DB: I needed someone who was in a position to question why things are the way they are, be that something Glaswegian, or supernatural. She’s genetically Scottish, which is all I really needed for the story to work – and I think it probably helps that not all of our characters speak in a guttural Glaswegian accent. Having Isla be American allowed me to balance the speech patterns and avoid making the dialogue feel like work at any point. (Hopefully. That was my intention, anyway!)
But apart from place of birth, Isla feels like a very Glaswegian character: sassy, smart and unafraid of confrontation.
She also likes haggis and Irn Bru, even though it’s never explicitly mentioned in the comic. I’m the writer and can confirm that that’s definitely the case.
FS: Isla has a gift—or curse—of her drawings coming to life, the same as her sister. Is her attempt at discovering what happened to her sister also a way of trying to learn more about herself?
DB: Not explicitly. Isla had spent a year exhaustively searching for evidence of what happened to Lauren before she discovered that her missing sister had shared, at the very least, an obsession with drawing Thorn. This definitely suggests that they had the same powers, but we’ll have to wait until issue seven for confirmation or denial on that.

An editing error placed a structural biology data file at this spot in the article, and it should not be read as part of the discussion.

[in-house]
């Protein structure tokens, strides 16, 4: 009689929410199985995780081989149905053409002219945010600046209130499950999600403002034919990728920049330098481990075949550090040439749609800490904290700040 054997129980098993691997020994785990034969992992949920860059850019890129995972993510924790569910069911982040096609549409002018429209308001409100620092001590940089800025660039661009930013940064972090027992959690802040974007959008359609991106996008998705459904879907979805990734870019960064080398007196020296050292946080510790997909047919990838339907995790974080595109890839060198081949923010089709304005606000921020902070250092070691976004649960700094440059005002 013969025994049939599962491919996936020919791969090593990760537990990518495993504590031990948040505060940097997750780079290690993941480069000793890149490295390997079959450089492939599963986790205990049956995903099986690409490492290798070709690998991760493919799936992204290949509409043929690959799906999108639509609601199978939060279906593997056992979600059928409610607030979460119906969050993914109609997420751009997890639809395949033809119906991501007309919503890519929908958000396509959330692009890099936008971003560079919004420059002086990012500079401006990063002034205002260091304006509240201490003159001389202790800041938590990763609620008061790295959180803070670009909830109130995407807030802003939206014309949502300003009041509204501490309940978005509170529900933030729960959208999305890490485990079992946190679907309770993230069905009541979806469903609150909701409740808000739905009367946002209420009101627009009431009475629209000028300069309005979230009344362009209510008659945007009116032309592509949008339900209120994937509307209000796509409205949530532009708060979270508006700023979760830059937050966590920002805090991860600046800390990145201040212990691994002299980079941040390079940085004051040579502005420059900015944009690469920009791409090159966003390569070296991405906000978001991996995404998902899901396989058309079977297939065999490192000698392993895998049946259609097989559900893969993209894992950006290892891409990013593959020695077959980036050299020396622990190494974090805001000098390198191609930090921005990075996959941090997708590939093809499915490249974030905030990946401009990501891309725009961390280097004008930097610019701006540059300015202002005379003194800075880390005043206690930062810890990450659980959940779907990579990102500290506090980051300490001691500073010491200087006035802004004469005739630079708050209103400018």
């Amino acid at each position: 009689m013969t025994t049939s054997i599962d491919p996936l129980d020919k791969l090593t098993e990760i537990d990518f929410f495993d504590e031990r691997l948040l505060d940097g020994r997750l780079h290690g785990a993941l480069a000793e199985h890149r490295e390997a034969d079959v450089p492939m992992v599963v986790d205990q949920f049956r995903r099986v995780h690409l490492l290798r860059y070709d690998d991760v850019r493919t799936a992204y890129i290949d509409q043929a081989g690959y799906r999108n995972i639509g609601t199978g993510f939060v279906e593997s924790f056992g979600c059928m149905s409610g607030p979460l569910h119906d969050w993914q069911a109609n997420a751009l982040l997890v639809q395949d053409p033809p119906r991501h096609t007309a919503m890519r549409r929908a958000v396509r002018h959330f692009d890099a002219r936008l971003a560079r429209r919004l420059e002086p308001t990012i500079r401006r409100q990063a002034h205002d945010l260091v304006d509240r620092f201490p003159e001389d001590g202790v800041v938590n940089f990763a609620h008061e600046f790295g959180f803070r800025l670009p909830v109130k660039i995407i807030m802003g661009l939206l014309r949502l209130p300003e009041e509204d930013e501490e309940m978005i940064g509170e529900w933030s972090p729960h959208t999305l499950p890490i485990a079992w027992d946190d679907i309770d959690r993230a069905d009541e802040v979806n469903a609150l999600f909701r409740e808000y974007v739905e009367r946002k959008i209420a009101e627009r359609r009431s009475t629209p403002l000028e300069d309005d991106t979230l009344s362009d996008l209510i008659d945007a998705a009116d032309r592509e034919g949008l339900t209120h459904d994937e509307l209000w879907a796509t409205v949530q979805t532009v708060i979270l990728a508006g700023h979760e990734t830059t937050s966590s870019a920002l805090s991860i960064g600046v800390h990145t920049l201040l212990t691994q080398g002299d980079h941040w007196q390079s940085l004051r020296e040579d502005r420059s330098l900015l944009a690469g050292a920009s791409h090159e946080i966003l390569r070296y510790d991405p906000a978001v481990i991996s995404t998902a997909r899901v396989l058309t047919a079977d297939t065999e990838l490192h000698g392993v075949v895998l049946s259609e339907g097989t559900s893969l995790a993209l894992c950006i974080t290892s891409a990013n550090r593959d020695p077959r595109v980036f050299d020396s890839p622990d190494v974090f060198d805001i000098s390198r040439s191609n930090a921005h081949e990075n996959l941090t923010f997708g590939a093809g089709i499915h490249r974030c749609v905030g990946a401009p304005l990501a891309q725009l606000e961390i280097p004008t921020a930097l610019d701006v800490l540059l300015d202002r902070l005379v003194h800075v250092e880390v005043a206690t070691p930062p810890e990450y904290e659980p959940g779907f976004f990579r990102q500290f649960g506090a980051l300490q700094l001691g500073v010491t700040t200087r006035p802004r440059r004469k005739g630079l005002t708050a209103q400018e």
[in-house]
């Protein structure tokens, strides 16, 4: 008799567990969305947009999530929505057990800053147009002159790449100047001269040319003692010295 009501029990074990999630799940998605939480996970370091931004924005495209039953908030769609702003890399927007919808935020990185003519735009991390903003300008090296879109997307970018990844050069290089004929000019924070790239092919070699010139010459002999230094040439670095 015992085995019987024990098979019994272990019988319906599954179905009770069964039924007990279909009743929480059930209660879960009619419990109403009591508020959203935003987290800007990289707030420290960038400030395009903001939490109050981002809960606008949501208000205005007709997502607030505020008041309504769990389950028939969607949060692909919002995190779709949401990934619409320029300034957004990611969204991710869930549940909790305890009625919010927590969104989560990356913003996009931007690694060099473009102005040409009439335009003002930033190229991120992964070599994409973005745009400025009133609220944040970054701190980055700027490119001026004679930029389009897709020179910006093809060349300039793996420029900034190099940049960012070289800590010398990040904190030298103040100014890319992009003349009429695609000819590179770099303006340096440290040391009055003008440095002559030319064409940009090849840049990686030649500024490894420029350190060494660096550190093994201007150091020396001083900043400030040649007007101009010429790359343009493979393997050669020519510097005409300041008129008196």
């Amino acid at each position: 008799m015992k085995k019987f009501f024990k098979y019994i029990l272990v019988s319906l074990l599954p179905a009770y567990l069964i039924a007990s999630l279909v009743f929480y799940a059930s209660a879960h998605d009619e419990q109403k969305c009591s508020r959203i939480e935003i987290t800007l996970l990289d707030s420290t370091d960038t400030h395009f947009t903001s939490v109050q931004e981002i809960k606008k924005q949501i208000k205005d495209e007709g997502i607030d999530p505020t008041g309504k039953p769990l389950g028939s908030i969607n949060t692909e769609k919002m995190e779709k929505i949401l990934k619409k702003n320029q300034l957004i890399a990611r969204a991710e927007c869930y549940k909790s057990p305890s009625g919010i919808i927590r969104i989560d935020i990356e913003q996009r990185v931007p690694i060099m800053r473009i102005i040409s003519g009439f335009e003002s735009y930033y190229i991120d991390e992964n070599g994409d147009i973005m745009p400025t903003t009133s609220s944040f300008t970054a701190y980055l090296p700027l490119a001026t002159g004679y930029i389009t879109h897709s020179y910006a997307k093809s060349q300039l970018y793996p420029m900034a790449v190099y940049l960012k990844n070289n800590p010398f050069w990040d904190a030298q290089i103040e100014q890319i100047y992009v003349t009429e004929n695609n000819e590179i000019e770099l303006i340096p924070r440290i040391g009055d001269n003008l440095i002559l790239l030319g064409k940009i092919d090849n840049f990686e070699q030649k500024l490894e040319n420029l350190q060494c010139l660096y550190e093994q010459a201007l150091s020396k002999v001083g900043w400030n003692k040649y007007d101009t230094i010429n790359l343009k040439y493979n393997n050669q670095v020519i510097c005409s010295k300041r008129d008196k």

The way revelations present themselves to Isla suggest that she’s subconsciously aware of elements of her predicament and how it relates to the larger picture though, so maybe on some level, without knowing it, her epic search was also a quest to understand the abilities she’d denied herself access to for all those years.
FS: We’ve seen a lot of mythological creatures already playing a role in Red Thorn. What appeals to you about mythology, particularly Scottish lore?
DB: I love the way old folk tales and mythological sagas make the hairs on the back of your neck stand on end. Part of me hopes that it’s some sort of genetic memory, that our ancestors heard versions of those stories hundreds of years ago and that’s why they have such an effect on us. Either way, I think that these stories having become part of our societal traditions has lent them a great power – and as a storyteller that’s completely irresistible.
Also monsters are cool. And when you put them in tartan or kilts they instantly become even cooler.
FS: In issue 3, we get our first glimpse of the narrative outside of Glasgow, following a young man in Morocco. What can you tease about what we’ve seen so far? Will we get to travel outside of Glasgow even more?
DB: Unfortunately, as much as I love Morocco, we won’t be returning there for some months after our next visit in issue 4. The rest of the first year is almost exclusively set in Scotland, and mostly Glasgow.
There is a reason we’re in Essaouira though, and that will become very important as the story progresses.
FS: You hail from Glasgow. What about the area appeals to you in terms of a setting for the book? How much of yourself is reflected in the story? The place seems as much as a character as Isla or Thorn.